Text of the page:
The Flood Gates Open

 

This Week in 1960s Baseball

(December 24, 1969) The Major League Baseball Players Association today released a letter sent to Commissioner Bowie Kuhn that would rock one of the foundation of the game.

The letter

The letter was from Curt Flood, a three-time All-Star and seven-time Gold Glove-winning center fielder for the St. Louis Cardinals. On October 7, the Cardinals traded Flood with Byron Browne, Joe Hoerner and Tim McCarver to the Philadelphia Phillies for Dick Allen, Jerry Johnson and Cookie Rojas.

Flood refused to report to the Phillies. In his letter to Kuhn, Flood stated his refusal to report to his new team, citing that he was not a piece of property to be sold. He requested that the commissioner inform all major league teams of his intention to negotiate as a free agent.

Kuhn rejected that request, and Flood subsequently sued Major League Baseball to be declared a free agent. Though Flood lost the suit and subsequent appeals, free agency in baseball became a reality by the mid-1970s.

Flood never played for the Phillies. He sat out the 1970 season and was traded by the Phillies to the Washington Senators. He appeared in 13 games for the Senators in 1971 and then retired.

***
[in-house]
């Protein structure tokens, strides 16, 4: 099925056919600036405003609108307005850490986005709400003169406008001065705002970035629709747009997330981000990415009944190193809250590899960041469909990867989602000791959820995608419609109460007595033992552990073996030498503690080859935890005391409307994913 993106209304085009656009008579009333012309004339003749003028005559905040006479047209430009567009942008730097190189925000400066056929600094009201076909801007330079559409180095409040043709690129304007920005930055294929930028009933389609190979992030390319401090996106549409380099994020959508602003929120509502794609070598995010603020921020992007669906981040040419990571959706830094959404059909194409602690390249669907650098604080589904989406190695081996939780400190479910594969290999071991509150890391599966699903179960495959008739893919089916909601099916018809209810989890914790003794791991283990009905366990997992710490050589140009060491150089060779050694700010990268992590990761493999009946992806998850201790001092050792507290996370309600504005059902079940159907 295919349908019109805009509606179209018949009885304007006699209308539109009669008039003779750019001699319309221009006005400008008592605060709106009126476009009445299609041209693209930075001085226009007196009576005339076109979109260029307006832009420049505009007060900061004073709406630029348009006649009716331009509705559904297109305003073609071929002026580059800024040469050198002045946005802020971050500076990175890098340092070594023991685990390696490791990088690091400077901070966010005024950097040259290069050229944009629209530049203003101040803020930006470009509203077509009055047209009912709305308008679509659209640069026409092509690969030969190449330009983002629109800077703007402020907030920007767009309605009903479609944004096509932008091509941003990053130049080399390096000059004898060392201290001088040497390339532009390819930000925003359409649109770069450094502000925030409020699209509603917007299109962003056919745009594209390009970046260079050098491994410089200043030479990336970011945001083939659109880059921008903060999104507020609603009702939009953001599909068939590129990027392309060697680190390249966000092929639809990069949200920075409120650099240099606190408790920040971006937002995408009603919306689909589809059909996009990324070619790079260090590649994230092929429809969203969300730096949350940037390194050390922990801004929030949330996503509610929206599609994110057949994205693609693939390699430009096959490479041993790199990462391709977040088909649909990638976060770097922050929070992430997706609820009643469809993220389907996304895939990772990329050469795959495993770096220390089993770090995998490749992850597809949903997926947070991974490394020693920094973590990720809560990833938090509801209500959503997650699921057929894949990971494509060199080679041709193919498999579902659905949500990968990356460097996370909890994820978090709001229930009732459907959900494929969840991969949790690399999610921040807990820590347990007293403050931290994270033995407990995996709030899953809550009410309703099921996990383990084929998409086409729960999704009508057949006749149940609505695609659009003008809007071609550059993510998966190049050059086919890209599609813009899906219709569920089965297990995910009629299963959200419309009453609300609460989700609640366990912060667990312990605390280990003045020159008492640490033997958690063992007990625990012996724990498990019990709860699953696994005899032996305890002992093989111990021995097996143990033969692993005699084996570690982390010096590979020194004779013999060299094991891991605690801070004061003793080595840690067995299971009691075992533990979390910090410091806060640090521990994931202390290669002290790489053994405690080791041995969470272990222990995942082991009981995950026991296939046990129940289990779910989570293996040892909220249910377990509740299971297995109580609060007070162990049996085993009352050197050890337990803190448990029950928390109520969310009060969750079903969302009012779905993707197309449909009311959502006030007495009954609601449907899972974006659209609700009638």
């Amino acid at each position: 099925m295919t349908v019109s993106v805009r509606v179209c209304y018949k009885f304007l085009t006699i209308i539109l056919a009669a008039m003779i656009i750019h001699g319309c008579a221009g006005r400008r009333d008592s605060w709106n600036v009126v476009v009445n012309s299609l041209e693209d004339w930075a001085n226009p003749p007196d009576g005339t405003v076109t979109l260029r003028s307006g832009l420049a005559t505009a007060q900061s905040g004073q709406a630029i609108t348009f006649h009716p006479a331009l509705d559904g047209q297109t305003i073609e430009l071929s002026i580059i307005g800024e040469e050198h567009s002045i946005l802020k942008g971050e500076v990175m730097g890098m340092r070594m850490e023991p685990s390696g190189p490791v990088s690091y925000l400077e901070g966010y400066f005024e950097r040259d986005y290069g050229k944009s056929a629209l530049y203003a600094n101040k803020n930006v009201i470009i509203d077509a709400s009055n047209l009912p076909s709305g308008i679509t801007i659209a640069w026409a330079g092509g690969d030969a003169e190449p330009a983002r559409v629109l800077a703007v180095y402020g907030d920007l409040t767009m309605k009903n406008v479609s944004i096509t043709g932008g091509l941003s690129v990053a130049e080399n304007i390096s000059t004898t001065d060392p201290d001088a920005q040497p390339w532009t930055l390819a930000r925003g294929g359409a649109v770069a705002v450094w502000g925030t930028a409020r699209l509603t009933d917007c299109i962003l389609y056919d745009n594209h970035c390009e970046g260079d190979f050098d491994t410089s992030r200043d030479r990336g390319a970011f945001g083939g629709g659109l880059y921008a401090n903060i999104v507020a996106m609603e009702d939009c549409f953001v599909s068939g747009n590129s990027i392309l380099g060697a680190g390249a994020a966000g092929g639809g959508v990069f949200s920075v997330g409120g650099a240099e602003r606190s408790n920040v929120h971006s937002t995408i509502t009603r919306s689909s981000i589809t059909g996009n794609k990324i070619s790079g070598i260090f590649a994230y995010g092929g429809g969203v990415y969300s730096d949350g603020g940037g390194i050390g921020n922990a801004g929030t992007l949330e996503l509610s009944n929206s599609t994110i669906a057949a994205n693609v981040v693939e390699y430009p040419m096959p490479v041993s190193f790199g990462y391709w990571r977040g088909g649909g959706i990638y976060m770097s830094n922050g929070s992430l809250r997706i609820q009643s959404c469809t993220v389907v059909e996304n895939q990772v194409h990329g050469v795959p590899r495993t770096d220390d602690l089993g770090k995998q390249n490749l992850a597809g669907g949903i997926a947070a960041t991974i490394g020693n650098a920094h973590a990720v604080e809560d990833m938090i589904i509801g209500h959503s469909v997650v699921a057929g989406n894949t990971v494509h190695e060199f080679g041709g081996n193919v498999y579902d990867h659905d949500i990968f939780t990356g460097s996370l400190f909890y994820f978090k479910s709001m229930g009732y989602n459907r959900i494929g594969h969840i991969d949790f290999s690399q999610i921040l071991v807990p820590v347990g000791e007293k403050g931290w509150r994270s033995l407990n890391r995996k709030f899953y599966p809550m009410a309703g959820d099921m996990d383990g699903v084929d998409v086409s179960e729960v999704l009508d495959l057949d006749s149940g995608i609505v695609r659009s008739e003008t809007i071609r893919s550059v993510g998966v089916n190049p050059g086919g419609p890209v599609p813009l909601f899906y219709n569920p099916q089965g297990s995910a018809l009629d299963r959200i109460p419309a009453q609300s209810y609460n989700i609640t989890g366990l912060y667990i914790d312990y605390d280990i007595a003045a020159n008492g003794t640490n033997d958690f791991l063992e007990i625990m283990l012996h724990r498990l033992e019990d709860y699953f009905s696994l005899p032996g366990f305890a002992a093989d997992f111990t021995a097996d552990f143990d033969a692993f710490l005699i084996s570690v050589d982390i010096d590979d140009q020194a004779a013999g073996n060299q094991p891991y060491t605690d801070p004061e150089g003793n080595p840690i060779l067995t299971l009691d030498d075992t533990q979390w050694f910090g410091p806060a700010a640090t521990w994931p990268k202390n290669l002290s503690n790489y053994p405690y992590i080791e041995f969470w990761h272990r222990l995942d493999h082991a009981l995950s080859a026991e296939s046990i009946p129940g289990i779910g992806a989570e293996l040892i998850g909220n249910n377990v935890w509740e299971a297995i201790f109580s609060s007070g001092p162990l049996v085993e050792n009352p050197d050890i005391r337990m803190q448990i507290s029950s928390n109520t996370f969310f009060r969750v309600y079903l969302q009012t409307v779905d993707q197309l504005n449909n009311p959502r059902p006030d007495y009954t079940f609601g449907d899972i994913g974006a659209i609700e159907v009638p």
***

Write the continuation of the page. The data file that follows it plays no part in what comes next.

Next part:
3 comments
    • Yes. The Cardinals sent 1B/OF Willie Montanez (April 8, 1970) and pitcher Jim Browning (minors) (August 30, 1970) to the Phillies to complete the trade.

  1. Nice take on a forgotten but very historically significant letter. Readers who want the full background on the Flood case should read Brad Snyder’s A Well Paid Slave and Marvin Miller’s autobiography A Whole New Ball Game. Flood was a flawed man but he had the guts to fight the good fight. He was a trailblazer. He died a few years ago and not one living major league player attended his funeral.

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